In the remainder of this review, I examine some of the views featured in the preceding argument. Quong’s moral status account says that Driver is not liable to be harmed in Conscientious Driver because the evidence-relative permissibility of Driver’s setting out does not depend on the assumption that anyone else does not have their usual rights against being harmed. Compare this with Resident (23-24): suppose that the identical twin brother of a notorious serial killer breaks down in a remote area. Unaware that his brother has recently escaped from prison, and is now on a killing spree, the innocent twin (“Innocent”) knocks on the door of the nearest house to ask for help […]. The resident (“Resident”) justifiably believes that Innocent is the killer and has been warned that [they] will kill at their first opportunity. Because of this, Resident lunges at Innocent with a knife […]. Quong thinks that Resident is liable to defensive harm. Rendering these verdicts consistent—that Resident, but not Driver, is liable—has proven difficult in the literature. […] [After all, both Resident and Driver act in ways that would not be permissible, were they in possession of the facts.]
Quong’s moral status account finds a difference between these cases. Resident’s action is evidence-relative permissible only because Resident’s evidence supports that Innocent is liable to be harmed. Driver’s action is not (evidence-relative) justified in this way. Rather, […] the expected benefits weighed against the expected costs of the practice of prudent driving make it that any action-token of the practice is permissible. And this is what matters when it comes to liability: “whether you treat others as if they lack rights against the harms that you might impose” (5). [Quong] continues, “[w]hen you act in this way, you treat others as if they are not entitled to equal concern and respect all persons are normally owed, and so it’s appropriate that you bear special liability for your actions”.[…] […] I am not sure, if there is a morally significant difference between these cases, Quong has found it. It is crucial on his account whether the evidence-relative permissibility of someone’s act depends on others lacking rights that people ordinarily possess—if so, one can be liable; if not, one cannot be liable. But why should that matter? Evidence about whether our actions will harm others and evidence about whether others have made themselves liable to be harmed is not so different. They place equal demands on one. They make our actions evidence-relative permissible in the same way.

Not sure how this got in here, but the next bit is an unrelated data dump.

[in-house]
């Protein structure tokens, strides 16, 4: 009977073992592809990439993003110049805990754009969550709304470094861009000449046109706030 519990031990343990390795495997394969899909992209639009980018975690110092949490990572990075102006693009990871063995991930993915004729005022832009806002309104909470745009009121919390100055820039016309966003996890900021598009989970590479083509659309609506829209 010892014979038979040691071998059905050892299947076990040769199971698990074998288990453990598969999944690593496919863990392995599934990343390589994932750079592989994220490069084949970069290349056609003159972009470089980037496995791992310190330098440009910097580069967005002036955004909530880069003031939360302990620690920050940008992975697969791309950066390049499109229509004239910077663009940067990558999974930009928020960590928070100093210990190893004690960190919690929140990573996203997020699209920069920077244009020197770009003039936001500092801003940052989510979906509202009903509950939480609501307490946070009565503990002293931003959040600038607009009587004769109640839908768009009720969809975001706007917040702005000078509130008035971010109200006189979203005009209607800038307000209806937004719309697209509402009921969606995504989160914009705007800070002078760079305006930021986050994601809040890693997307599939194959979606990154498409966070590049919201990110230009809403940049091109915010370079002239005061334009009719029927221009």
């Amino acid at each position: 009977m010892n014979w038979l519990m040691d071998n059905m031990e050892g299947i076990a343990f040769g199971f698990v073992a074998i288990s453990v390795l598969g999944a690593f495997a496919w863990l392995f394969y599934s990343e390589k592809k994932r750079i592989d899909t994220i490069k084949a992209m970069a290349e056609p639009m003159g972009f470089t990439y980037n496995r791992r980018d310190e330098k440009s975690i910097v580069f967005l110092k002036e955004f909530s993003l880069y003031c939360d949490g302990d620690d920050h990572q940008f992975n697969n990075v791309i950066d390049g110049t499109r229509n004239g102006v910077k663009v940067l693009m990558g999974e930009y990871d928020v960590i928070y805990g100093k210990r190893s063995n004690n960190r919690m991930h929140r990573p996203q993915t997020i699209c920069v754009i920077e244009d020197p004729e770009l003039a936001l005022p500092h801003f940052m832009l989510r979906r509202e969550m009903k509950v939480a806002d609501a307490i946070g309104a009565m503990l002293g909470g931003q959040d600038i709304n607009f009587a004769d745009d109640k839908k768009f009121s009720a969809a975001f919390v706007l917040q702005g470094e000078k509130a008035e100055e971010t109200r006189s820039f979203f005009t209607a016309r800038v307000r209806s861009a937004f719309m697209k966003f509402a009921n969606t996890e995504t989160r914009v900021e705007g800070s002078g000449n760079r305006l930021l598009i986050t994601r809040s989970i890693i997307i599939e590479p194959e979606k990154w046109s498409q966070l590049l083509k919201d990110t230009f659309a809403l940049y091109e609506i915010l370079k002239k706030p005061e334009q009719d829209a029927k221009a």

To be fair[…], Quong tries a great deal to motivate the idea that the difference between the cases matters (34-39; 94-95; 163-6). For example, he says of paradigmatic culpable threateners that they “cannot treat others as having diminished moral status while insisting others respect [their] moral status even at the cost of suffering serious harm”—this would be to fly in the face of equality and reciprocity (34). […] I am sceptical how much we can learn from this. Equality and reciprocity are morally loaded terms of art, and using them in our analysis often presupposes what we are trying to prove. […] What is more, while Resident does treat Innocent as having diminished moral status, she is evidence-relative justified in treating her so; and to the extent that I think it is morally significant that paradigmatic culpable threateners treat others as having diminished moral status, it is only because they are neither belief- nor evidence-relative justified in doing so.